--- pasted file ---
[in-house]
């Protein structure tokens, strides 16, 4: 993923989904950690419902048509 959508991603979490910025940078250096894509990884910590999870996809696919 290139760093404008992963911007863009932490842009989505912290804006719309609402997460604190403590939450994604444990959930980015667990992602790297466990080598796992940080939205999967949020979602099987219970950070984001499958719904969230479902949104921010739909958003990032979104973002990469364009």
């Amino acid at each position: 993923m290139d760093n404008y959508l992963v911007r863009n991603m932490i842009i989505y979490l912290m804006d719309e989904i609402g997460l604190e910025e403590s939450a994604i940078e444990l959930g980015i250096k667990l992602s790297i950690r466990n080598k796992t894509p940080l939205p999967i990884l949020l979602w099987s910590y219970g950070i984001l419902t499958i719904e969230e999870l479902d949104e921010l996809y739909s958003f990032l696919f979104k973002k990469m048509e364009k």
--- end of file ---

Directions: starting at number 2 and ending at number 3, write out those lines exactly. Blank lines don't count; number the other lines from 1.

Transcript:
């Protein structure tokens, strides 16, 4: 993923989904950690419902048509 959508991603979490910025940078250096894509990884910590999870996809696919 290139760093404008992963911007863009932490842009989505912290804006719309609402997460604190403590939450994604444990959930980015667990992602790297466990080598796992940080939205999967949020979602099987219970950070984001499958719904969230479902949104921010739909958003990032979104973002990469364009």
């Amino acid at each position: 993923m290139d760093n404008y959508l992963v911007r863009n991603m932490i842009i989505y979490l912290m804006d719309e989904i609402g997460l604190e910025e403590s939450a994604i940078e444990l959930g980015i250096k667990l992602s790297i950690r466990n080598k796992t894509p940080l939205p999967i990884l949020l979602w099987s910590y219970g950070i984001l419902t499958i719904e969230e999870l479902d949104e921010l996809y739909s958003f990032l696919f979104k973002k990469m048509e364009k």